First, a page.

Legislation implementing the DMU regime will specify how the DMU defines and groups ‘activities’, as well as how the concept of ‘strategic position’ will be applied. An exhaustive list of criteria the DMU must use to assess whether a firm has a ‘strategic position’ will be set out in the forthcoming legislation. The DMU will publish guidance on its interpretation and practical application of these concepts. Ministers are still “exploring options for how the criteria can be periodically updated in response to fast-moving digital markets.”
A new minimum revenue threshold, which is not yet confirmed, will be introduced for designating SMS firms to help give more clarity, and the DMU will be given discretion to prioritise its designation assessments - but must set out its prioritisation approach in published guidance.
According to the government’s proposals, conduct requirements will be tailored for each SMS firm, reflecting a more bespoke approach than under EU’s Digital Markets Act (DMA) regime. Legislation will set out certain categories of conduct requirements, and the DMU will then be able to formulate specific requirements within these categories for each SMS firm. The specific requirements imposed by the DMU will be binding, and non-compliance may result in the DMU making enforcement orders or issuing financial penalties.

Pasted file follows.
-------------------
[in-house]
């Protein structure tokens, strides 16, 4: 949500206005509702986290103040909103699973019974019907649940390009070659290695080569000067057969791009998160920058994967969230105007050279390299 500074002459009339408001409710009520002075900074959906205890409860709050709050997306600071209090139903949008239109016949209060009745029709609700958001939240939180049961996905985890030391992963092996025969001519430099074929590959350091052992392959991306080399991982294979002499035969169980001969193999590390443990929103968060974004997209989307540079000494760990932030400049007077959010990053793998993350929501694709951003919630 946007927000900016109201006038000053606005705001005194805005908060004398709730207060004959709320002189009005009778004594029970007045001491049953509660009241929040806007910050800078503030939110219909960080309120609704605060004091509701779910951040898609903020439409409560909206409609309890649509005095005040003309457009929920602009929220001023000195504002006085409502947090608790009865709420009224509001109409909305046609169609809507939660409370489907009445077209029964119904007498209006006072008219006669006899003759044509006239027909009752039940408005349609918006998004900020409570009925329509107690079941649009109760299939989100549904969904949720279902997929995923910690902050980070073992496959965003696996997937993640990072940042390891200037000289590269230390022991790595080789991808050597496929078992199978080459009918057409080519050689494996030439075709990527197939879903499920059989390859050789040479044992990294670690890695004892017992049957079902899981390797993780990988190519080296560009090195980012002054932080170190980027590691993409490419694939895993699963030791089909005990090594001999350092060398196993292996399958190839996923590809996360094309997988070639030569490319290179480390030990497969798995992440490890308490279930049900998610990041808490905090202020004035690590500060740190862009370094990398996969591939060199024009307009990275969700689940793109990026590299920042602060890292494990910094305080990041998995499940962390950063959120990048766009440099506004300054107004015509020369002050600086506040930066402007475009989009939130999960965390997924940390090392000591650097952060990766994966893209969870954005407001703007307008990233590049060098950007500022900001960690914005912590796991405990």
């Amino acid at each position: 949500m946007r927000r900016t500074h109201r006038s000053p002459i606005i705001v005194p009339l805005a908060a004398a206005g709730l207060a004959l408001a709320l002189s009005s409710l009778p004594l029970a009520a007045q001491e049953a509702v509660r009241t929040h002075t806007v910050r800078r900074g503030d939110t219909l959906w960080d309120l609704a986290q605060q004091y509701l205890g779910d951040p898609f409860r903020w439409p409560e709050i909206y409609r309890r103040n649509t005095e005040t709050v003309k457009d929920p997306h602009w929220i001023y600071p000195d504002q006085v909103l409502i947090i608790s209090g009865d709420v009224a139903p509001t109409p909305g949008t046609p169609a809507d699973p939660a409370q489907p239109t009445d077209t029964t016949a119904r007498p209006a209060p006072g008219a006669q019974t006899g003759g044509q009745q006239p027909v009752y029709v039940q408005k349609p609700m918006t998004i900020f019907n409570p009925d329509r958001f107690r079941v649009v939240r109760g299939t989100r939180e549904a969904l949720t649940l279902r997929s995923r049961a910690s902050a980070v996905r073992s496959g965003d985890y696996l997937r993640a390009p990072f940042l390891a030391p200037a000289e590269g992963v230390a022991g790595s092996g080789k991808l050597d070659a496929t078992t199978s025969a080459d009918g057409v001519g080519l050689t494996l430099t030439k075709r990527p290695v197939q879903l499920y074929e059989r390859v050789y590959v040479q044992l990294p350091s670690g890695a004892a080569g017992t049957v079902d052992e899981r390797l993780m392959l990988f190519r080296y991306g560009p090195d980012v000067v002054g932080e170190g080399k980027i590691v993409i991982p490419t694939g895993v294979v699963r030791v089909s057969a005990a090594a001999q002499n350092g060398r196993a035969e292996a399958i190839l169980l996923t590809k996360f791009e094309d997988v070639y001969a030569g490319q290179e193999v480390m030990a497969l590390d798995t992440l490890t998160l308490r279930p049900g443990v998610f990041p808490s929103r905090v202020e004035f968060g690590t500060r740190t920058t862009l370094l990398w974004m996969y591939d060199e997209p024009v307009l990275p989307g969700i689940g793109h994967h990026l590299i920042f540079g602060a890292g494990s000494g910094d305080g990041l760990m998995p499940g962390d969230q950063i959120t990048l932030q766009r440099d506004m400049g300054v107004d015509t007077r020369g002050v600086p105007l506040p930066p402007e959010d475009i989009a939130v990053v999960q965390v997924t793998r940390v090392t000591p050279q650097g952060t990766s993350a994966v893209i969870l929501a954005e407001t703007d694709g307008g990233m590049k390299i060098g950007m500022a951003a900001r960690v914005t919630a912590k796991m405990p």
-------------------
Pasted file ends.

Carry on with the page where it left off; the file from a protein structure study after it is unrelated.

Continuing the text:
Examples of conduct requirements categories include requiring SMS firms not to apply discriminatory terms, conditions or policies to certain users or categories of users, compared to equivalent transactions; preventing ‘bundling’, or tying the provision of its other products or services by making access to them conditional on the use of the relevant designated activity; and providing clear, relevant, accurate and accessible information to users.